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Birth Recovery Resources


For many women their birth is how they hoped it would be, but for around a third of women birth can feel very difficult and distressing. You may feel like you are constantly reliving or replaying your birth. You may feel angry, irritable and on edge and you may have nightmares and poor sleep. These feelings can last for days, weeks or months. If these feelings feel overwhelming, or they are affecting your day to day life as a new mother, please consider seeking help from a registered healthcare professional.


For most women in the UK this means seeing your General Practitioner and/or Health Visitor. Try to go, you will not be judged, you are not a bad mum and you are not to blame. Take a list of questions or a friend or your partner to advocate for you. If you are not happy with the response, perhaps try to book to see another GP. Some UK practises now have Perinatal GP Champions; you might want to consider requesting to see them.


In many locations across the UK you can self refer yourself to see a therapist via the IAPT (Improving Access to Psychological Therapies) scheme or alternatively you can find private therapists who are specialists in perinatal care.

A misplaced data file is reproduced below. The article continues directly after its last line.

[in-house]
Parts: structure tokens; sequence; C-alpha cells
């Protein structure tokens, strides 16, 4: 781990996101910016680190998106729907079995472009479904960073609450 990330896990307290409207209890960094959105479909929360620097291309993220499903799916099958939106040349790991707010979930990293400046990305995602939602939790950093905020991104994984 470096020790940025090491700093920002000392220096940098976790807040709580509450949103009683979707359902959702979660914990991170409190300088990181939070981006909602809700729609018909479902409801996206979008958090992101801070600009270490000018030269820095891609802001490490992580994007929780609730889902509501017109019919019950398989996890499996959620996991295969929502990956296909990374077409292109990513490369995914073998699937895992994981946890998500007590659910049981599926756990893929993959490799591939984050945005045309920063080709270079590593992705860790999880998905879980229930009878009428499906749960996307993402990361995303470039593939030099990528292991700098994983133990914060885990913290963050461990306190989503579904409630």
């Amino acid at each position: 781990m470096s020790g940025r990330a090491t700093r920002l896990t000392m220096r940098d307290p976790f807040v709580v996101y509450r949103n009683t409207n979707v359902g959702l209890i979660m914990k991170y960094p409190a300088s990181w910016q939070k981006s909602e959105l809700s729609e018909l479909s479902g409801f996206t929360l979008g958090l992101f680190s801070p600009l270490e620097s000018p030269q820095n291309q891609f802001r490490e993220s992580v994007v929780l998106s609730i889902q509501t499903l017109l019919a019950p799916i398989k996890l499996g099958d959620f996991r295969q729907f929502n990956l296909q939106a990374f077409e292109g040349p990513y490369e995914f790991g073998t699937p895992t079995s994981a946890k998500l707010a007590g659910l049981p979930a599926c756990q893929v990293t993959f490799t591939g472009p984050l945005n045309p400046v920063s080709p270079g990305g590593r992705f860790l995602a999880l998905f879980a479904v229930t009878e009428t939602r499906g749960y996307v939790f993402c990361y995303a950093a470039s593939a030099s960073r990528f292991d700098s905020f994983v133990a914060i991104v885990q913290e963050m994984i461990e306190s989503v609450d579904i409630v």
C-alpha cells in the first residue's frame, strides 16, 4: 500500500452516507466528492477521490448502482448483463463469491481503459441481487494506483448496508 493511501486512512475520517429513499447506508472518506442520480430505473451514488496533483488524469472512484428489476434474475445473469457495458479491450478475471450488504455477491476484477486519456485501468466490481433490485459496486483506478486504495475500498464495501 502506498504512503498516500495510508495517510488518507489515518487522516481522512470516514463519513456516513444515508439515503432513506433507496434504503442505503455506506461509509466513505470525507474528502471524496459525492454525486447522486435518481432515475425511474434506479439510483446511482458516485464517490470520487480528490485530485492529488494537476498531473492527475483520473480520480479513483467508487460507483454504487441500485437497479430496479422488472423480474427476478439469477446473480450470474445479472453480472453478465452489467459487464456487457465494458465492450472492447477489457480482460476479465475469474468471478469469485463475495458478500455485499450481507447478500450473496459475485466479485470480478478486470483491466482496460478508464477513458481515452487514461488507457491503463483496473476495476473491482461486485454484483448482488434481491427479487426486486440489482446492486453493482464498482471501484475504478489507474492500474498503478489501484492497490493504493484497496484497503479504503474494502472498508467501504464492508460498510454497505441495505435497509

The following organisations have some great advice on recovery and information on support services for birth trauma. There are also peer groups and helplines.

Make Birth Better

Birth Trauma Association



(Association for Improvements in the Maternity Services)


If you are feeling very low or suicidal, or waiting to see your GP feels too long a wait, or if it is out of normal working hours and you need immediate help, you can walk into your closest A&E, call the NHS 24 service on 111  or call The Samaritans for free, 24 hours a day. 


You can and will heal from a difficult birth with time, care and support from family and professionals. Give yourself time to heal both your body and your mind. Know that you don’t have to do this alone. There is support available to you.

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